Mrs Woolf saw it coming - now 'forcible preservation' is here
It may be true that the world has heard enough about Virginia Woolf 's centenary by now, but there are probably still a few products of her creative vision that have been overlooked. Take the conservation of historic buildings and ancient monuments for example. As I learned from Radio 4 readings from her notebooks last week, the author of The Waves viewed this process with the scepticism it richly deserves, so much so that, following a sightseeing visit to the Chelsea home of the 19thcentury historian and prophet Thomas Carlyle she confided to her notebook that the 18th-century dwelling was already showing signs of 'forcible preservation'.
Now 'forcible preservation' is the sort of expressive epithet that not even a supercomputer thesaurus will come up with these days, but it is a perfect descriptor of the deep waters that the new-style 'non-confrontational' English Heritage is trying to get itself into.
It all came about because government bean counters discovered that the Heritage business was not all spot-listing priceless ruins to save them from men with bulldozers, but actually involved spending a lot of money to prop up basket-case buildings and make them accessible to the blue rinse exit-through-giftshop crowd. Worse, latecomer English Heritage's attempts to order people about upset voluntary and involuntary historic building owners and put it into competition with half a dozen big heritage outfits trying to do the same thing. This made for a clumsy array of organisations all slowing each other down and interacting with administrative entities as diverse as government departments, local authorities and private owners. So much so that the process of listing practically ceased.
By the time New Labour seized the reins of power in 1997, this was clearly a situation ripe for 'modernisation' - a terminology as opaque as 'forcible preservation' is lucid. In practice 'modernisation' means consolidation, a confusing public/private interface, and job losses, otherwise known as 'new working practices'. When applied to the heritage industry, a long period of modernising finally brought forth a consultation paper proposing that English Heritage should become in effect the umbrella quango for the whole heritage industry.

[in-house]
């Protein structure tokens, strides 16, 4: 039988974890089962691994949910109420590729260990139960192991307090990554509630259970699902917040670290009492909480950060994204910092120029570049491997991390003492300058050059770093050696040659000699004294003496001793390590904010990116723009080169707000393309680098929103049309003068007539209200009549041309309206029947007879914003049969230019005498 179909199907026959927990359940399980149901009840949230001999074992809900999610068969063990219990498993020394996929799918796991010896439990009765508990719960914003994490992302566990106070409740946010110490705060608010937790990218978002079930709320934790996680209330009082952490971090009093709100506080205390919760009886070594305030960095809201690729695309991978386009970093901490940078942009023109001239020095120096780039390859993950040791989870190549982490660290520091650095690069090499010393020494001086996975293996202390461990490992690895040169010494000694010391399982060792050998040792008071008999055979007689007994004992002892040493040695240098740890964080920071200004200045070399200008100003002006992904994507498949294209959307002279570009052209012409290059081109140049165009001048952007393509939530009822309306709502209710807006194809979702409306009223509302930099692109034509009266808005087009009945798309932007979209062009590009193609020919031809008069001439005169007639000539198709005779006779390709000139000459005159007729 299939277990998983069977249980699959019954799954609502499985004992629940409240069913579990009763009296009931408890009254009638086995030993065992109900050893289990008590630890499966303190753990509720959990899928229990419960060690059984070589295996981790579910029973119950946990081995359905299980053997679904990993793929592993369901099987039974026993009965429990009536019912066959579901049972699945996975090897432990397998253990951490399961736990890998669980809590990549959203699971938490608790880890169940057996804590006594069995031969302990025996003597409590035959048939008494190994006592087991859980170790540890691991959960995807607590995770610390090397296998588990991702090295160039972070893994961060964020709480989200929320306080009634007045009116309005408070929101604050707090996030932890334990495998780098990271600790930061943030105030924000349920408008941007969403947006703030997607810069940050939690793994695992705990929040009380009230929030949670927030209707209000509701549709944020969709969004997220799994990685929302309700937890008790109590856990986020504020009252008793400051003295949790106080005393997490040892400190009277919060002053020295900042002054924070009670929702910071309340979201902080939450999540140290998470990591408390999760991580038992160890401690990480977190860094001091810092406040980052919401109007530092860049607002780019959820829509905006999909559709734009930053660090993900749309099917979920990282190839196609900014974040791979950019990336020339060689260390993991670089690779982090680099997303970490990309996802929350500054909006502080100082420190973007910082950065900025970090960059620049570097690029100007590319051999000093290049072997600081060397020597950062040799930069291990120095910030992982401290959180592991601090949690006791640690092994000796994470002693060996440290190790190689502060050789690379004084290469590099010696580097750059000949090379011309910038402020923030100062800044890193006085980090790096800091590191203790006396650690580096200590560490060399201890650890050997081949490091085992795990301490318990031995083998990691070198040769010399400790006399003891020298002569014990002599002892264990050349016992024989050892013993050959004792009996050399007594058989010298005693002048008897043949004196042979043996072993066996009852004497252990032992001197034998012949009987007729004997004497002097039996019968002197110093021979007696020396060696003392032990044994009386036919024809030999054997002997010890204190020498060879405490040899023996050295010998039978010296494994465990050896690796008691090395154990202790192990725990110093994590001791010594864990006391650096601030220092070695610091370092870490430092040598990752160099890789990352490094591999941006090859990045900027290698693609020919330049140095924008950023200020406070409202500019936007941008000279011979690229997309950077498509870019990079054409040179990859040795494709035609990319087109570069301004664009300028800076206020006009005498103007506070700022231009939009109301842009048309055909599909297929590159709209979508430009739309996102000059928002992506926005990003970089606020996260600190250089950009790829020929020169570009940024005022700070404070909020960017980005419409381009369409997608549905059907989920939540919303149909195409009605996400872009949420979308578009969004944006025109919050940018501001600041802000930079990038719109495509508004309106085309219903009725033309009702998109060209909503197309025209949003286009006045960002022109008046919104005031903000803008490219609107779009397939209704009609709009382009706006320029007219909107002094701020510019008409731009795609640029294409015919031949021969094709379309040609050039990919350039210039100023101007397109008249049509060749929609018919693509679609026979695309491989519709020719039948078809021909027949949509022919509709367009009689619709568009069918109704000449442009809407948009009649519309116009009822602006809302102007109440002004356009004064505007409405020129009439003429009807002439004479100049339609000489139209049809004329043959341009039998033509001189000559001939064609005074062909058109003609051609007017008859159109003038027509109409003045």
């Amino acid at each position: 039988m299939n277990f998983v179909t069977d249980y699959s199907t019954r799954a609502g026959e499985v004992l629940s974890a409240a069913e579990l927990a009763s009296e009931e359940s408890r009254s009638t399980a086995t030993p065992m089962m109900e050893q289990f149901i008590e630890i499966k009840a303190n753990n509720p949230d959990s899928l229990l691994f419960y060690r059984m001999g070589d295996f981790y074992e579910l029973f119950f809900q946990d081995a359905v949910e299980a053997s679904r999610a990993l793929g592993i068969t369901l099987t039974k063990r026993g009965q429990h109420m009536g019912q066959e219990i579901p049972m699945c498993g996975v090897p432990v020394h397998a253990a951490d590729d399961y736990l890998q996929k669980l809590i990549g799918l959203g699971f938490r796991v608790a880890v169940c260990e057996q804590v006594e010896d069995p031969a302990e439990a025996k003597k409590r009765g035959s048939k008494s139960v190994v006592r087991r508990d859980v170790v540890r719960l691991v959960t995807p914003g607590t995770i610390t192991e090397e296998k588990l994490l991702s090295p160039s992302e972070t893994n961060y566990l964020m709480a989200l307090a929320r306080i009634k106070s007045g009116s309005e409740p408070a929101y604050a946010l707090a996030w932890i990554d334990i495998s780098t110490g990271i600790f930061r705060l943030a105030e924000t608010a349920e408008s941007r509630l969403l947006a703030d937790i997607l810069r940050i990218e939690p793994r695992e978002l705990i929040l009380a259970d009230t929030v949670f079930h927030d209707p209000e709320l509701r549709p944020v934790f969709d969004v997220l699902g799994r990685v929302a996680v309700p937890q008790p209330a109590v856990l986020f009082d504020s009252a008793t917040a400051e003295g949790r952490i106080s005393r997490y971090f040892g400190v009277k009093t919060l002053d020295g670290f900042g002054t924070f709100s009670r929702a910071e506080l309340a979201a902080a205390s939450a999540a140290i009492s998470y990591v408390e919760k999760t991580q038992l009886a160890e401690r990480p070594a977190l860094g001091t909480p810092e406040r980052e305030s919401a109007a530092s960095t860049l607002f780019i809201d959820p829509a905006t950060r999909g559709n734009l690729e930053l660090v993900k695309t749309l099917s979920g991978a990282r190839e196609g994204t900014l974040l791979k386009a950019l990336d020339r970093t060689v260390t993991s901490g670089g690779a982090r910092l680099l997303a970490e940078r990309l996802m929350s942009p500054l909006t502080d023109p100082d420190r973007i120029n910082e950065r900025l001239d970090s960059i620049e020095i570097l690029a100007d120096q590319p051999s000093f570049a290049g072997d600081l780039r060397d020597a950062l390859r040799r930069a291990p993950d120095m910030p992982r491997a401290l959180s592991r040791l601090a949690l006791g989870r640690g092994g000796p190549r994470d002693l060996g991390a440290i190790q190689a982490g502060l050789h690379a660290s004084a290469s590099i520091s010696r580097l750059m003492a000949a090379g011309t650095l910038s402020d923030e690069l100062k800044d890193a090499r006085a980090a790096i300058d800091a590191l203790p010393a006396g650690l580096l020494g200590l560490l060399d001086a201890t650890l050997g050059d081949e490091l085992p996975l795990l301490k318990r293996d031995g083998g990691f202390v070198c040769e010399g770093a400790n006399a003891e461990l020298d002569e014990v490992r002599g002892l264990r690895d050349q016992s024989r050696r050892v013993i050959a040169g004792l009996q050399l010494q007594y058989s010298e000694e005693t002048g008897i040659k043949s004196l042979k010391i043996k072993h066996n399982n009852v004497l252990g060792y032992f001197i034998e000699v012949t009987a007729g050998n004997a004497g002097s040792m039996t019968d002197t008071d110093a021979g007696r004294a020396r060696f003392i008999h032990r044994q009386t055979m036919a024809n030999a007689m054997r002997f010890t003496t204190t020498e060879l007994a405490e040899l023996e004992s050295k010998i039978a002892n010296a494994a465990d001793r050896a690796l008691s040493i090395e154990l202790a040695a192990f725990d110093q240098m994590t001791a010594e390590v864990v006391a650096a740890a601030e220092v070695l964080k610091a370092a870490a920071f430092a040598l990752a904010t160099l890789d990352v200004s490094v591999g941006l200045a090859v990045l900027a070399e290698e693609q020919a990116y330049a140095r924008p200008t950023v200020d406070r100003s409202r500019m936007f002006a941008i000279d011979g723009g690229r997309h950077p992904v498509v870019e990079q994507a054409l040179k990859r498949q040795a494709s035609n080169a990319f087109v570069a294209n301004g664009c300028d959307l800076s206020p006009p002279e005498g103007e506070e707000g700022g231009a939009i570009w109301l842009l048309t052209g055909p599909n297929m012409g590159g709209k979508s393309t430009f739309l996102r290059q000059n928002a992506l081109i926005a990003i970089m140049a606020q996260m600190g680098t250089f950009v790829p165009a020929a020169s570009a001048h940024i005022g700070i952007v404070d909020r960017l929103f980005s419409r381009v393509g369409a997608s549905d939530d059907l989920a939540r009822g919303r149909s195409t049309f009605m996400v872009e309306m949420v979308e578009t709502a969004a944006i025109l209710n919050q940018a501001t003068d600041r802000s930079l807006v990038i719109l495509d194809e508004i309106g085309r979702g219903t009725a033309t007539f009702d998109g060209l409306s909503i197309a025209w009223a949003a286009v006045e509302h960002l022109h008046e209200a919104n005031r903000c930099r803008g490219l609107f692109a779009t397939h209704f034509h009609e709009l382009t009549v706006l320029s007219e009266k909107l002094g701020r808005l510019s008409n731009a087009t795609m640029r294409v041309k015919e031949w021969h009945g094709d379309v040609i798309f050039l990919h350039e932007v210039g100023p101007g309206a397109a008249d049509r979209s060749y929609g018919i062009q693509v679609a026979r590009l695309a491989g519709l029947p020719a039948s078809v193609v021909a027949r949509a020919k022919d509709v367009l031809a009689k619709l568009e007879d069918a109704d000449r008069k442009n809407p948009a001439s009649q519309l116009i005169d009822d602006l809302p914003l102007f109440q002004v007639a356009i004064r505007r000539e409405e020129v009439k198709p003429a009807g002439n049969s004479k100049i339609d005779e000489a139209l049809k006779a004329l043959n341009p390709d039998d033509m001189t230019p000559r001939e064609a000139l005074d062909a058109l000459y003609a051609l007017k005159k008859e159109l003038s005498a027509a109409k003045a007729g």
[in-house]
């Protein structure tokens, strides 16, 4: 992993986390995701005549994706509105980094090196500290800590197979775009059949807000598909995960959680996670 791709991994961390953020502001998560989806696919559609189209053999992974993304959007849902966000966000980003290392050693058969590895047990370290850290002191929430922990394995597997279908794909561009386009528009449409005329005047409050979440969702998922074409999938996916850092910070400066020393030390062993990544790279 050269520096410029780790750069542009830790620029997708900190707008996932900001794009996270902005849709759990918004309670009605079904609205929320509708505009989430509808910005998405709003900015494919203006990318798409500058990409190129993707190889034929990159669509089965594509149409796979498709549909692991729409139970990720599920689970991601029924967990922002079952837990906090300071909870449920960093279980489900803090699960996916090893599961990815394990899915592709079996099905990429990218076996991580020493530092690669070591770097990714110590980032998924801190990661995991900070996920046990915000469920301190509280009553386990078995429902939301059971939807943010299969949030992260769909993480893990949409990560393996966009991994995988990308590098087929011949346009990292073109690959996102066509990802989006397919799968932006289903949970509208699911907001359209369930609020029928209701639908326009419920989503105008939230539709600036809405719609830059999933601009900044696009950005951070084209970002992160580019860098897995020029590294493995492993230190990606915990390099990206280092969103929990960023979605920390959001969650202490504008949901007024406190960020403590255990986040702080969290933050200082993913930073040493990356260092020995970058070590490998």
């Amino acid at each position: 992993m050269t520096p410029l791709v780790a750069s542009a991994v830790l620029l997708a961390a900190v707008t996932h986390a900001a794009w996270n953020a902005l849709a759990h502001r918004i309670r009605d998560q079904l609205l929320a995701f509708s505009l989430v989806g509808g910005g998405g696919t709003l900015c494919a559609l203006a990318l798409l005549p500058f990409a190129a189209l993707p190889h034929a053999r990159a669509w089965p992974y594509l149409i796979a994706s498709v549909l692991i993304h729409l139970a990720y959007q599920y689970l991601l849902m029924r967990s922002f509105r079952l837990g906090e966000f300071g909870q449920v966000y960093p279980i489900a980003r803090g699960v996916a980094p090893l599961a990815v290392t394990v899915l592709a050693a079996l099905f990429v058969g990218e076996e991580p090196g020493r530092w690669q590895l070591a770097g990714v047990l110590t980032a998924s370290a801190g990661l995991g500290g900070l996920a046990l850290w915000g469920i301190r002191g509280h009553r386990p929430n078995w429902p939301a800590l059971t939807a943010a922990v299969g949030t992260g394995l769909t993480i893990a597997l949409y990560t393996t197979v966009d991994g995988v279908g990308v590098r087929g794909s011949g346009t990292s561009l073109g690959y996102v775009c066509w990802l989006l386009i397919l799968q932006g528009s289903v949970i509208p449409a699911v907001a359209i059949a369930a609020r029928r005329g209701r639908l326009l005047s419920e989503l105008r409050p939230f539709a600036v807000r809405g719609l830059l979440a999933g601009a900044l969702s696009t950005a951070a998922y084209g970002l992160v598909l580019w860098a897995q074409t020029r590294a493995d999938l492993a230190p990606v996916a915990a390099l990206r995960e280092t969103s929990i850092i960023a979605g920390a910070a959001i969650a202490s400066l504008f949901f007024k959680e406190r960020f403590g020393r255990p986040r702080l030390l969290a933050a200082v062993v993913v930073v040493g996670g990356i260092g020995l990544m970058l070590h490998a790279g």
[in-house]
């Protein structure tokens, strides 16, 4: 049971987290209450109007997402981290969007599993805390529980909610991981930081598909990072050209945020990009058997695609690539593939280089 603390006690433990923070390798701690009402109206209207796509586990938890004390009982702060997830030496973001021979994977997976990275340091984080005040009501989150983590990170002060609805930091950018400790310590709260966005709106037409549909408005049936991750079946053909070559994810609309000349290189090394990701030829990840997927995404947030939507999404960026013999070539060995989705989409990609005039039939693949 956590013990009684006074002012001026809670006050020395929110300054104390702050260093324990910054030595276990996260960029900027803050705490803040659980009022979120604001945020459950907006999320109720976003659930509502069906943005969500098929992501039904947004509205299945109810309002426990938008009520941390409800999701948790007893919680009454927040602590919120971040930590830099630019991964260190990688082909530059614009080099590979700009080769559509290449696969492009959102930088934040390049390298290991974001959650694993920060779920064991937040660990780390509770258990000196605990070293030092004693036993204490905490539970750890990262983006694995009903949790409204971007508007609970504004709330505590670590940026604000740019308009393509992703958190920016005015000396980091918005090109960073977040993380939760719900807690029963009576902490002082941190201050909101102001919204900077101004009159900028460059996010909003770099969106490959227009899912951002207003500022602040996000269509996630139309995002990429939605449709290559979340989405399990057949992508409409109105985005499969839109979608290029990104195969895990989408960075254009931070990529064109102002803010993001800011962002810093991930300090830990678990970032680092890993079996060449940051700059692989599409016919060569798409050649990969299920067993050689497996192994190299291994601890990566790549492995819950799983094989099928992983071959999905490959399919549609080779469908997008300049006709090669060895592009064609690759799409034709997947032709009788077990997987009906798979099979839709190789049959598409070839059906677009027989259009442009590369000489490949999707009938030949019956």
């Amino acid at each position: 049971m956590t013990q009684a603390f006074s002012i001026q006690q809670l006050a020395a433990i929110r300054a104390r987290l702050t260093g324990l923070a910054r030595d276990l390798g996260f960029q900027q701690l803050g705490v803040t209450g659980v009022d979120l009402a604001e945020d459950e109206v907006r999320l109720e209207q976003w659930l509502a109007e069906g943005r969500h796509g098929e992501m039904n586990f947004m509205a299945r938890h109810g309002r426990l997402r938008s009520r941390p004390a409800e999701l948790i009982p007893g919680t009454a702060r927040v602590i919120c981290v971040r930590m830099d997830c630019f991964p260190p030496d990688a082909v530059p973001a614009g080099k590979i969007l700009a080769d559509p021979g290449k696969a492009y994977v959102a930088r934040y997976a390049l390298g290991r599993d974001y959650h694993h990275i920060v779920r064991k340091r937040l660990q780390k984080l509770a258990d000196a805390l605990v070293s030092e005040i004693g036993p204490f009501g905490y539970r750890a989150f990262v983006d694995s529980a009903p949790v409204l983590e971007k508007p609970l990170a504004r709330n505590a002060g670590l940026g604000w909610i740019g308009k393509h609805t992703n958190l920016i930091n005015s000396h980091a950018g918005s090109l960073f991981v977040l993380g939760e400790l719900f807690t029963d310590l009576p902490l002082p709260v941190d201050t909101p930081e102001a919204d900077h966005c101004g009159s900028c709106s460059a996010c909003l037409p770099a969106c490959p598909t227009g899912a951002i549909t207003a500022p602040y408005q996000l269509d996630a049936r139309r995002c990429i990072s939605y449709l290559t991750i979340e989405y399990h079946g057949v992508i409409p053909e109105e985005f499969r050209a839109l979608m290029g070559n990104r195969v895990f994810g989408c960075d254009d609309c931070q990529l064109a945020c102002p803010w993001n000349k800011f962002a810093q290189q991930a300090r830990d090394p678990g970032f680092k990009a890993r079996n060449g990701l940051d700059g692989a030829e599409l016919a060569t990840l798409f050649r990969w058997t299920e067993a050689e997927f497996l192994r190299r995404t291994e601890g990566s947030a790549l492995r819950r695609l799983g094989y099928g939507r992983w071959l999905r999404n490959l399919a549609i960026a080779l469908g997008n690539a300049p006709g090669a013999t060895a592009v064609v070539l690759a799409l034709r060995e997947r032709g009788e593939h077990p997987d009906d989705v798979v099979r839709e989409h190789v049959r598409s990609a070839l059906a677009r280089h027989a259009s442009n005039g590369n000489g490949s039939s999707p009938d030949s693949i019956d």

It would have sole responsibility for maintaining and increasing the great book of lists (incorporating all the other lists hitherto kept by other agencies and charities), and powers ranging from doing pre-planning application deals with developers, to extending its powers over the setting of historic buildings as well as their fabric. Thus it would become a permanent player in the development control business as surrogate owner of all historic buildings and part owner of their surroundings as far as future development is concerned.
What is this if not 'forcible preservation'?
It is difficult to know where to begin objecting to this pernicious project. The patronising concession whereby the legal owners of buildings under consideration for listing are to be advised of this fact, perhaps - at present they receive notification when the listing has been made - is one of the least offensive. Among the most expensive will be the cost of appealing to a secretary of state against a listing decision if and when English Heritage is authorised to become the sole listing agency for historic buildings.
Looking further ahead, this probable new English Heritage super-agency must sooner or later find itself at cross-purposes with other value systems, notably in the coming clash over energy efficiency where a big battle looms over the higher energy efficiency of buildings required in future versus the reinforcement of their anachronistic art historical pretensions by the heritage industry.